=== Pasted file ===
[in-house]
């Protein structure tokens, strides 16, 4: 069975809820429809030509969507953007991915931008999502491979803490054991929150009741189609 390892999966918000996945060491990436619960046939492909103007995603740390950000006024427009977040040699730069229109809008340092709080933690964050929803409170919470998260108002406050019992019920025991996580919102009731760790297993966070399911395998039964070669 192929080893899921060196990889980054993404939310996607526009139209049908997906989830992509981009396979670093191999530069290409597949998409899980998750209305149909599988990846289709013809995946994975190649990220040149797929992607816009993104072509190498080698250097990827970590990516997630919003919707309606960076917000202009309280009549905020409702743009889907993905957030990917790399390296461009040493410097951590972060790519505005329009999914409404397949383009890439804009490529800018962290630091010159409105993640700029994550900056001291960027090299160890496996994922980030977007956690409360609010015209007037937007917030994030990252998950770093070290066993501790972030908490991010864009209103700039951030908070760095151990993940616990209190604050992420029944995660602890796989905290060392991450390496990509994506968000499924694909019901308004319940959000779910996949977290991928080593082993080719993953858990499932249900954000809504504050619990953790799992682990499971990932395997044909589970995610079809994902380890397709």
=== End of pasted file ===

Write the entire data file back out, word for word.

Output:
[in-house]
């Protein structure tokens, strides 16, 4: 069975809820429809030509969507953007991915931008999502491979803490054991929150009741189609 390892999966918000996945060491990436619960046939492909103007995603740390950000006024427009977040040699730069229109809008340092709080933690964050929803409170919470998260108002406050019992019920025991996580919102009731760790297993966070399911395998039964070669 192929080893899921060196990889980054993404939310996607526009139209049908997906989830992509981009396979670093191999530069290409597949998409899980998750209305149909599988990846289709013809995946994975190649990220040149797929992607816009993104072509190498080698250097990827970590990516997630919003919707309606960076917000202009309280009549905020409702743009889907993905957030990917790399390296461009040493410097951590972060790519505005329009999914409404397949383009890439804009490529800018962290630091010159409105993640700029994550900056001291960027090299160890496996994922980030977007956690409360609010015209007037937007917030994030990252998950770093070290066993501790972030908490991010864009209103700039951030908070760095151990993940616990209190604050992420029944995660602890796989905290060392991450390496990509994506968000499924694909019901308004319940959000779910996949977290991928080593082993080719993953858990499932249900954000809504504050619990953790799992682990499971990932395997044909589970995610079809994902380890397709």